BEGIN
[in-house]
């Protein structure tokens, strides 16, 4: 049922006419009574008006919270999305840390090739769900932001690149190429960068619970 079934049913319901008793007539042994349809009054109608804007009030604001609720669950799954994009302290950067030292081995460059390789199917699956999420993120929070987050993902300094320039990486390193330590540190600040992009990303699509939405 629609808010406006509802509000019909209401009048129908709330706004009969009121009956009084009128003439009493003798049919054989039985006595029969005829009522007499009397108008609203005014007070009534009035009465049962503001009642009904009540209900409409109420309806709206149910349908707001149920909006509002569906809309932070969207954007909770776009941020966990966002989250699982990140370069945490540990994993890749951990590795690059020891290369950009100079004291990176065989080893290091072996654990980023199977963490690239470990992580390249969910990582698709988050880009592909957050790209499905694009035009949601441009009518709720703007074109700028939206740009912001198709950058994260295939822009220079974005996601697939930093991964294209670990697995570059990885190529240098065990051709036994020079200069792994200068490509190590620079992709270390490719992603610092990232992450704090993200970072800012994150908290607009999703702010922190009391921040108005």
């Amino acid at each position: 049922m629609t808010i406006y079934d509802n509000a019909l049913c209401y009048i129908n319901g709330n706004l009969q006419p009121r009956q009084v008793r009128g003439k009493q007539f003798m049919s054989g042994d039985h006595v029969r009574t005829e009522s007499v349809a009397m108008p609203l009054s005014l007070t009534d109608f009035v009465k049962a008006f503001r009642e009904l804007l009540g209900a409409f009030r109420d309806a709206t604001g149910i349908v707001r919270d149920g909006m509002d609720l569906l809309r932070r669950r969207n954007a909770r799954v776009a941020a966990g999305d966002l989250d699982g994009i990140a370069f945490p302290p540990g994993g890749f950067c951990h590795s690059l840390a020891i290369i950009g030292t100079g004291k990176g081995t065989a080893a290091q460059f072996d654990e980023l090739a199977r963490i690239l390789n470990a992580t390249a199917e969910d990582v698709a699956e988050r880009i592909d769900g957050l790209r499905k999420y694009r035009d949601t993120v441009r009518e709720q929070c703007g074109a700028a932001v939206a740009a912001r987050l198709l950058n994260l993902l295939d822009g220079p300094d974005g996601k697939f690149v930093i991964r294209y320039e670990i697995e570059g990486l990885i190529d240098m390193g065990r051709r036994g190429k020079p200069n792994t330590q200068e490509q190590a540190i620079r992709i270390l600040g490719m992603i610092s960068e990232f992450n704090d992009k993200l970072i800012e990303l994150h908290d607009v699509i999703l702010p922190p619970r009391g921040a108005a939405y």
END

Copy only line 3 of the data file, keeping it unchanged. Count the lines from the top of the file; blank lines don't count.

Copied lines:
């Amino acid at each position: 049922m629609t808010i406006y079934d509802n509000a019909l049913c209401y009048i129908n319901g709330n706004l009969q006419p009121r009956q009084v008793r009128g003439k009493q007539f003798m049919s054989g042994d039985h006595v029969r009574t005829e009522s007499v349809a009397m108008p609203l009054s005014l007070t009534d109608f009035v009465k049962a008006f503001r009642e009904l804007l009540g209900a409409f009030r109420d309806a709206t604001g149910i349908v707001r919270d149920g909006m509002d609720l569906l809309r932070r669950r969207n954007a909770r799954v776009a941020a966990g999305d966002l989250d699982g994009i990140a370069f945490p302290p540990g994993g890749f950067c951990h590795s690059l840390a020891i290369i950009g030292t100079g004291k990176g081995t065989a080893a290091q460059f072996d654990e980023l090739a199977r963490i690239l390789n470990a992580t390249a199917e969910d990582v698709a699956e988050r880009i592909d769900g957050l790209r499905k999420y694009r035009d949601t993120v441009r009518e709720q929070c703007g074109a700028a932001v939206a740009a912001r987050l198709l950058n994260l993902l295939d822009g220079p300094d974005g996601k697939f690149v930093i991964r294209y320039e670990i697995e570059g990486l990885i190529d240098m390193g065990r051709r036994g190429k020079p200069n792994t330590q200068e490509q190590a540190i620079r992709i270390l600040g490719m992603i610092s960068e990232f992450n704090d992009k993200l970072i800012e990303l994150h908290d607009v699509i999703l702010p922190p619970r009391g921040a108005a939405y």